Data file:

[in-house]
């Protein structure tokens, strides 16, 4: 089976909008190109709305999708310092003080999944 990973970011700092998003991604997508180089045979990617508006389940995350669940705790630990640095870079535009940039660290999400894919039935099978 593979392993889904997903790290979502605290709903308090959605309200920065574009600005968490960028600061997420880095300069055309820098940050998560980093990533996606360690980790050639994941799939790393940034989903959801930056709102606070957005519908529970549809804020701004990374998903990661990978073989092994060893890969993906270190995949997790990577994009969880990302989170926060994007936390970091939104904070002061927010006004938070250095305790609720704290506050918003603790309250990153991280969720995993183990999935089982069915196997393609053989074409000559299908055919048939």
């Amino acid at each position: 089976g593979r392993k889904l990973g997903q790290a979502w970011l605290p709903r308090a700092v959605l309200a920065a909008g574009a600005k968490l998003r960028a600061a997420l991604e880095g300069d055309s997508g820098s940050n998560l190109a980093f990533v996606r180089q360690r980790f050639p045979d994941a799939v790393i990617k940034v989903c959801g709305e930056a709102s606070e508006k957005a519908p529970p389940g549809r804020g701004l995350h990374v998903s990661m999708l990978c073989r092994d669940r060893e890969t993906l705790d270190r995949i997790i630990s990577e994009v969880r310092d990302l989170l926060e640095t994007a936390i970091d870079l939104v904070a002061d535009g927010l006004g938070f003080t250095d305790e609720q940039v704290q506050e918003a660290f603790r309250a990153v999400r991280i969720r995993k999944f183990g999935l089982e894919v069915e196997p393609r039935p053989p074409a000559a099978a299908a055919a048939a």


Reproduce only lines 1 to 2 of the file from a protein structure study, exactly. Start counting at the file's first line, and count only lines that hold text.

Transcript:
[in-house]
């Protein structure tokens, strides 16, 4: 089976909008190109709305999708310092003080999944 990973970011700092998003991604997508180089045979990617508006389940995350669940705790630990640095870079535009940039660290999400894919039935099978 593979392993889904997903790290979502605290709903308090959605309200920065574009600005968490960028600061997420880095300069055309820098940050998560980093990533996606360690980790050639994941799939790393940034989903959801930056709102606070957005519908529970549809804020701004990374998903990661990978073989092994060893890969993906270190995949997790990577994009969880990302989170926060994007936390970091939104904070002061927010006004938070250095305790609720704290506050918003603790309250990153991280969720995993183990999935089982069915196997393609053989074409000559299908055919048939």